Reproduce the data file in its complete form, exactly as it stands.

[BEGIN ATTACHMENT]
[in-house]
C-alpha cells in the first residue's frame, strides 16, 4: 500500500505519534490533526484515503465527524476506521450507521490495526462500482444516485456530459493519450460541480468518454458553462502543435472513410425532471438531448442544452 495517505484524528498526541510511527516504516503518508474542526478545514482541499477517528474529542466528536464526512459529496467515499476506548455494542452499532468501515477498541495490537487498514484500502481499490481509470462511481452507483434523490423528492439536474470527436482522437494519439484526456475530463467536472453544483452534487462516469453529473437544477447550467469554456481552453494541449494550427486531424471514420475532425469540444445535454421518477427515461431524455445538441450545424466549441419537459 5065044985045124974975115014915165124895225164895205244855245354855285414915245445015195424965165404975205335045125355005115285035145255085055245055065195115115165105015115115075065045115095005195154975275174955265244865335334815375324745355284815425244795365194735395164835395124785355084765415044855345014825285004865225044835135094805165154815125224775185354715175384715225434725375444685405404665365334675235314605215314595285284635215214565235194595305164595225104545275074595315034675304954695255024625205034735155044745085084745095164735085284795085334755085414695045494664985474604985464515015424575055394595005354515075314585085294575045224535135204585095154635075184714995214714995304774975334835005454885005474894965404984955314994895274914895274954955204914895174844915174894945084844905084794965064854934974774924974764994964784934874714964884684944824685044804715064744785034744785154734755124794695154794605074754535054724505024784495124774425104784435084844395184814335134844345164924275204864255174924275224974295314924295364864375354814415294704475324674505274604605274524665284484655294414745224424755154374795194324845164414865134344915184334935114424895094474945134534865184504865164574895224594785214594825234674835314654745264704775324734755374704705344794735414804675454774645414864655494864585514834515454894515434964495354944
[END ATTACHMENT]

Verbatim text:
[in-house]
C-alpha cells in the first residue's frame, strides 16, 4: 500500500505519534490533526484515503465527524476506521450507521490495526462500482444516485456530459493519450460541480468518454458553462502543435472513410425532471438531448442544452 495517505484524528498526541510511527516504516503518508474542526478545514482541499477517528474529542466528536464526512459529496467515499476506548455494542452499532468501515477498541495490537487498514484500502481499490481509470462511481452507483434523490423528492439536474470527436482522437494519439484526456475530463467536472453544483452534487462516469453529473437544477447550467469554456481552453494541449494550427486531424471514420475532425469540444445535454421518477427515461431524455445538441450545424466549441419537459 5065044985045124974975115014915165124895225164895205244855245354855285414915245445015195424965165404975205335045125355005115285035145255085055245055065195115115165105015115115075065045115095005195154975275174955265244865335334815375324745355284815425244795365194735395164835395124785355084765415044855345014825285004865225044835135094805165154815125224775185354715175384715225434725375444685405404665365334675235314605215314595285284635215214565235194595305164595225104545275074595315034675304954695255024625205034735155044745085084745095164735085284795085334755085414695045494664985474604985464515015424575055394595005354515075314585085294575045224535135204585095154635075184714995214714995304774975334835005454885005474894965404984955314994895274914895274954955204914895174844915174894945084844905084794965064854934974774924974764994964784934874714964884684944824685044804715064744785034744785154734755124794695154794605074754535054724505024784495124774425104784435084844395184814335134844345164924275204864255174924275224974295314924295364864375354814415294704475324674505274604605274524665284484655294414745224424755154374795194324845164414865134344915184334935114424895094474945134534865184504865164574895224594785214594825234674835314654745264704775324734755374704705344794735414804675454774645414864655494864585514834515454894515434964495354944